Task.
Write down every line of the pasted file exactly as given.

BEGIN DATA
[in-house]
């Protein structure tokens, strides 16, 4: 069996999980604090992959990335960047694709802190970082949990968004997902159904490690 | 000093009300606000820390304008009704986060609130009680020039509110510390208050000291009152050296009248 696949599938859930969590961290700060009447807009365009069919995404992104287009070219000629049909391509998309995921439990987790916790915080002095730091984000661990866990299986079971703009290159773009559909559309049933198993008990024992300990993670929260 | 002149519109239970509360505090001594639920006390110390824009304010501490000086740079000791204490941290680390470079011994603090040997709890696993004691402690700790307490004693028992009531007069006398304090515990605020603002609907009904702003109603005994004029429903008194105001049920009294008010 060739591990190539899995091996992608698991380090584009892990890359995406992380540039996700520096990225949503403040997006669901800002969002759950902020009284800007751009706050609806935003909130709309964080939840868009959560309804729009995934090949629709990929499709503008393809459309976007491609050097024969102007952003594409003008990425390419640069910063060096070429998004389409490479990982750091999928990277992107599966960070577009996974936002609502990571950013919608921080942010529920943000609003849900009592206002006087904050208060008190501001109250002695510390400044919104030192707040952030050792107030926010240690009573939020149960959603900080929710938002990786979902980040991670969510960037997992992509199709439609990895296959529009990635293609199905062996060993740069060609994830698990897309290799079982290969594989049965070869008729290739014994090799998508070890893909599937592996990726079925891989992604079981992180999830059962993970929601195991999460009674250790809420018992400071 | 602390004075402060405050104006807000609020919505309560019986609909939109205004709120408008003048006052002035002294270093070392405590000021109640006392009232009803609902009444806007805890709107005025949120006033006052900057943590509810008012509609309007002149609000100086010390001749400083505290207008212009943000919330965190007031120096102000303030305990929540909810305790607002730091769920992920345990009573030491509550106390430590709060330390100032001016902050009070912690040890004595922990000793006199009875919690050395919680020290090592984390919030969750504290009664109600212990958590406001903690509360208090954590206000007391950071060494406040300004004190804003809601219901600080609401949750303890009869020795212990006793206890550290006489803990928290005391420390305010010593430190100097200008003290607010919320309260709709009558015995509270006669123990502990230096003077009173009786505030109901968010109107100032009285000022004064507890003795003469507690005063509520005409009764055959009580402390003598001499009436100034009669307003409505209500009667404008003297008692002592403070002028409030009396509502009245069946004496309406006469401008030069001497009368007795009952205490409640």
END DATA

[in-house]
């Protein structure tokens, strides 16, 4: 069996999980604090992959990335960047694709802190970082949990968004997902159904490690 | 000093009300606000820390304008009704986060609130009680020039509110510390208050000291009152050296009248 696949599938859930969590961290700060009447807009365009069919995404992104287009070219000629049909391509998309995921439990987790916790915080002095730091984000661990866990299986079971703009290159773009559909559309049933198993008990024992300990993670929260 | 002149519109239970509360505090001594639920006390110390824009304010501490000086740079000791204490941290680390470079011994603090040997709890696993004691402690700790307490004693028992009531007069006398304090515990605020603002609907009904702003109603005994004029429903008194105001049920009294008010 060739591990190539899995091996992608698991380090584009892990890359995406992380540039996700520096990225949503403040997006669901800002969002759950902020009284800007751009706050609806935003909130709309964080939840868009959560309804729009995934090949629709990929499709503008393809459309976007491609050097024969102007952003594409003008990425390419640069910063060096070429998004389409490479990982750091999928990277992107599966960070577009996974936002609502990571950013919608921080942010529920943000609003849900009592206002006087904050208060008190501001109250002695510390400044919104030192707040952030050792107030926010240690009573939020149960959603900080929710938002990786979902980040991670969510960037997992992509199709439609990895296959529009990635293609199905062996060993740069060609994830698990897309290799079982290969594989049965070869008729290739014994090799998508070890893909599937592996990726079925891989992604079981992180999830059962993970929601195991999460009674250790809420018992400071 | 602390004075402060405050104006807000609020919505309560019986609909939109205004709120408008003048006052002035002294270093070392405590000021109640006392009232009803609902009444806007805890709107005025949120006033006052900057943590509810008012509609309007002149609000100086010390001749400083505290207008212009943000919330965190007031120096102000303030305990929540909810305790607002730091769920992920345990009573030491509550106390430590709060330390100032001016902050009070912690040890004595922990000793006199009875919690050395919680020290090592984390919030969750504290009664109600212990958590406001903690509360208090954590206000007391950071060494406040300004004190804003809601219901600080609401949750303890009869020795212990006793206890550290006489803990928290005391420390305010010593430190100097200008003290607010919320309260709709009558015995509270006669123990502990230096003077009173009786505030109901968010109107100032009285000022004064507890003795003469507690005063509520005409009764055959009580402390003598001499009436100034009669307003409505209500009667404008003297008692002592403070002028409030009396509502009245069946004496309406006469401008030069001497009368007795009952205490409640």